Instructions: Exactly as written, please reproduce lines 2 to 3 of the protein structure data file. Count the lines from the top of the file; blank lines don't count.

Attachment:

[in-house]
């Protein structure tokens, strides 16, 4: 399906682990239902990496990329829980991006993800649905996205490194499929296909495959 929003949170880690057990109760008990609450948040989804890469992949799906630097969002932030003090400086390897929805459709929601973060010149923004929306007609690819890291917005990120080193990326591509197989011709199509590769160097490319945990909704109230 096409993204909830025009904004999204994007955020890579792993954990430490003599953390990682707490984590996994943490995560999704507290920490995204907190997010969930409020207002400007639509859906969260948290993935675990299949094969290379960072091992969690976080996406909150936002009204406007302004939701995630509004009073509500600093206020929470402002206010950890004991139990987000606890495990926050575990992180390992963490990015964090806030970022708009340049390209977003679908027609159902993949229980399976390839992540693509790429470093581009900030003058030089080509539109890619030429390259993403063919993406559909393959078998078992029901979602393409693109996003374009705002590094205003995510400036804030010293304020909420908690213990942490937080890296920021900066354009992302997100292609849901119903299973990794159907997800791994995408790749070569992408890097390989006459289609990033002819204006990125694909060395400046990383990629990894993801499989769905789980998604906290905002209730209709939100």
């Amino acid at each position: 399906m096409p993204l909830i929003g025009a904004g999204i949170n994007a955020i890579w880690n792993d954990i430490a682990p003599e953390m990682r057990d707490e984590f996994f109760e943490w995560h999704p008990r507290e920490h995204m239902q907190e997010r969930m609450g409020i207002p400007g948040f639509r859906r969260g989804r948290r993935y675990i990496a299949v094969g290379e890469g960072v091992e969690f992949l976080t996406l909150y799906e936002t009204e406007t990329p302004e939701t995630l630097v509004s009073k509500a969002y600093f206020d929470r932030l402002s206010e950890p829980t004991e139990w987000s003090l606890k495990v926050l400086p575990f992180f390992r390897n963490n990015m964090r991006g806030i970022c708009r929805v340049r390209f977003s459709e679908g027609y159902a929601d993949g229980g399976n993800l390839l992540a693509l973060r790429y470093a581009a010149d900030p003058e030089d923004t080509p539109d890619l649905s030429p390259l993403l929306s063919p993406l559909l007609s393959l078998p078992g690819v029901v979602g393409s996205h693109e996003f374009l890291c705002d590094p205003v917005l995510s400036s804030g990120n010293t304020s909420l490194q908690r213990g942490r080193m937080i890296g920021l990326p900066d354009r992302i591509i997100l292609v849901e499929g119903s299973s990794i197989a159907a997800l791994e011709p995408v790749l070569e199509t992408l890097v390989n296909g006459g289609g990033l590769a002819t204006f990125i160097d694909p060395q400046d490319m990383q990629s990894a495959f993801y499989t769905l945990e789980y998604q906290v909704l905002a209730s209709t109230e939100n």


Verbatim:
């Protein structure tokens, strides 16, 4: 399906682990239902990496990329829980991006993800649905996205490194499929296909495959 929003949170880690057990109760008990609450948040989804890469992949799906630097969002932030003090400086390897929805459709929601973060010149923004929306007609690819890291917005990120080193990326591509197989011709199509590769160097490319945990909704109230 096409993204909830025009904004999204994007955020890579792993954990430490003599953390990682707490984590996994943490995560999704507290920490995204907190997010969930409020207002400007639509859906969260948290993935675990299949094969290379960072091992969690976080996406909150936002009204406007302004939701995630509004009073509500600093206020929470402002206010950890004991139990987000606890495990926050575990992180390992963490990015964090806030970022708009340049390209977003679908027609159902993949229980399976390839992540693509790429470093581009900030003058030089080509539109890619030429390259993403063919993406559909393959078998078992029901979602393409693109996003374009705002590094205003995510400036804030010293304020909420908690213990942490937080890296920021900066354009992302997100292609849901119903299973990794159907997800791994995408790749070569992408890097390989006459289609990033002819204006990125694909060395400046990383990629990894993801499989769905789980998604906290905002209730209709939100």
């Amino acid at each position: 399906m096409p993204l909830i929003g025009a904004g999204i949170n994007a955020i890579w880690n792993d954990i430490a682990p003599e953390m990682r057990d707490e984590f996994f109760e943490w995560h999704p008990r507290e920490h995204m239902q907190e997010r969930m609450g409020i207002p400007g948040f639509r859906r969260g989804r948290r993935y675990i990496a299949v094969g290379e890469g960072v091992e969690f992949l976080t996406l909150y799906e936002t009204e406007t990329p302004e939701t995630l630097v509004s009073k509500a969002y600093f206020d929470r932030l402002s206010e950890p829980t004991e139990w987000s003090l606890k495990v926050l400086p575990f992180f390992r390897n963490n990015m964090r991006g806030i970022c708009r929805v340049r390209f977003s459709e679908g027609y159902a929601d993949g229980g399976n993800l390839l992540a693509l973060r790429y470093a581009a010149d900030p003058e030089d923004t080509p539109d890619l649905s030429p390259l993403l929306s063919p993406l559909l007609s393959l078998p078992g690819v029901v979602g393409s996205h693109e996003f374009l890291c705002d590094p205003v917005l995510s400036s804030g990120n010293t304020s909420l490194q908690r213990g942490r080193m937080i890296g920021l990326p900066d354009r992302i591509i997100l292609v849901e499929g119903s299973s990794i197989a159907a997800l791994e011709p995408v790749l070569e199509t992408l890097v390989n296909g006459g289609g990033l590769a002819t204006f990125i160097d694909p060395q400046d490319m990383q990629s990894a495959f993801y499989t769905l945990e789980y998604q906290v909704l905002a209730s209709t109230e939100n």